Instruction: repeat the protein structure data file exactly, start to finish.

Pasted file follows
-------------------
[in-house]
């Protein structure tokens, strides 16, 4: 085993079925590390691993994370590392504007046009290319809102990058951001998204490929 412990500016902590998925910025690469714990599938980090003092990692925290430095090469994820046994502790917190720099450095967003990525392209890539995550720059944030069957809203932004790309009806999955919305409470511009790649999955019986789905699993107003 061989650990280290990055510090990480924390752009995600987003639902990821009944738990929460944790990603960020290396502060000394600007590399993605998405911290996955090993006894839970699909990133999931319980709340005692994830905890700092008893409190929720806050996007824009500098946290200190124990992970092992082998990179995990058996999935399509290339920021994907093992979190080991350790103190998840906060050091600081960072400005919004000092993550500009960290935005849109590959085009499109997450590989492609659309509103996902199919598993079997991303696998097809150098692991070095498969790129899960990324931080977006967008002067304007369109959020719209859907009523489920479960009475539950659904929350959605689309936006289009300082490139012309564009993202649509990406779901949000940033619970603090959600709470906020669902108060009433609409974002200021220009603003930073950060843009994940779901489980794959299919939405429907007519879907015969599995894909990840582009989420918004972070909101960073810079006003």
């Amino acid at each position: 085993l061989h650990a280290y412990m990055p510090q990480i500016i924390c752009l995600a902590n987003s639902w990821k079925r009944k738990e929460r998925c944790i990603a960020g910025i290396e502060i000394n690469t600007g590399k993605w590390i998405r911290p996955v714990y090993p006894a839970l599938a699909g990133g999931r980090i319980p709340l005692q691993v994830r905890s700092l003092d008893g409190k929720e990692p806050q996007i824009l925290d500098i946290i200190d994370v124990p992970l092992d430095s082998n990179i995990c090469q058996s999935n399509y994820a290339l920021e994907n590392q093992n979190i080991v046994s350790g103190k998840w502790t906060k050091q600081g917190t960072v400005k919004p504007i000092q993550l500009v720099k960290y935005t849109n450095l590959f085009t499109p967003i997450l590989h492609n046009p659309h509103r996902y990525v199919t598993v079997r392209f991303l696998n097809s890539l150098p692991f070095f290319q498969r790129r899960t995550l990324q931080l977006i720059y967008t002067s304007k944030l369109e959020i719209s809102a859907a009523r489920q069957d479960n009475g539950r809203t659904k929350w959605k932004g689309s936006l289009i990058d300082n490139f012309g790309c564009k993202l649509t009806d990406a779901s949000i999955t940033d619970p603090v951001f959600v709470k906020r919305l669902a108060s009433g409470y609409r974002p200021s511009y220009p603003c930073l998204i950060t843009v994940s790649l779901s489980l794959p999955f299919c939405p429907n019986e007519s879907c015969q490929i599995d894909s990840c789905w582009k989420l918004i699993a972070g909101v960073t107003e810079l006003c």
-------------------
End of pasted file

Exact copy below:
[in-house]
């Protein structure tokens, strides 16, 4: 085993079925590390691993994370590392504007046009290319809102990058951001998204490929 412990500016902590998925910025690469714990599938980090003092990692925290430095090469994820046994502790917190720099450095967003990525392209890539995550720059944030069957809203932004790309009806999955919305409470511009790649999955019986789905699993107003 061989650990280290990055510090990480924390752009995600987003639902990821009944738990929460944790990603960020290396502060000394600007590399993605998405911290996955090993006894839970699909990133999931319980709340005692994830905890700092008893409190929720806050996007824009500098946290200190124990992970092992082998990179995990058996999935399509290339920021994907093992979190080991350790103190998840906060050091600081960072400005919004000092993550500009960290935005849109590959085009499109997450590989492609659309509103996902199919598993079997991303696998097809150098692991070095498969790129899960990324931080977006967008002067304007369109959020719209859907009523489920479960009475539950659904929350959605689309936006289009300082490139012309564009993202649509990406779901949000940033619970603090959600709470906020669902108060009433609409974002200021220009603003930073950060843009994940779901489980794959299919939405429907007519879907015969599995894909990840582009989420918004972070909101960073810079006003």
């Amino acid at each position: 085993l061989h650990a280290y412990m990055p510090q990480i500016i924390c752009l995600a902590n987003s639902w990821k079925r009944k738990e929460r998925c944790i990603a960020g910025i290396e502060i000394n690469t600007g590399k993605w590390i998405r911290p996955v714990y090993p006894a839970l599938a699909g990133g999931r980090i319980p709340l005692q691993v994830r905890s700092l003092d008893g409190k929720e990692p806050q996007i824009l925290d500098i946290i200190d994370v124990p992970l092992d430095s082998n990179i995990c090469q058996s999935n399509y994820a290339l920021e994907n590392q093992n979190i080991v046994s350790g103190k998840w502790t906060k050091q600081g917190t960072v400005k919004p504007i000092q993550l500009v720099k960290y935005t849109n450095l590959f085009t499109p967003i997450l590989h492609n046009p659309h509103r996902y990525v199919t598993v079997r392209f991303l696998n097809s890539l150098p692991f070095f290319q498969r790129r899960t995550l990324q931080l977006i720059y967008t002067s304007k944030l369109e959020i719209s809102a859907a009523r489920q069957d479960n009475g539950r809203t659904k929350w959605k932004g689309s936006l289009i990058d300082n490139f012309g790309c564009k993202l649509t009806d990406a779901s949000i999955t940033d619970p603090v951001f959600v709470k906020r919305l669902a108060s009433g409470y609409r974002p200021s511009y220009p603003c930073l998204i950060t843009v994940s790649l779901s489980l794959p999955f299919c939405p429907n019986e007519s879907c015969q490929i599995d894909s990840c789905w582009k989420l918004i699993a972070g909101v960073t107003e810079l006003c």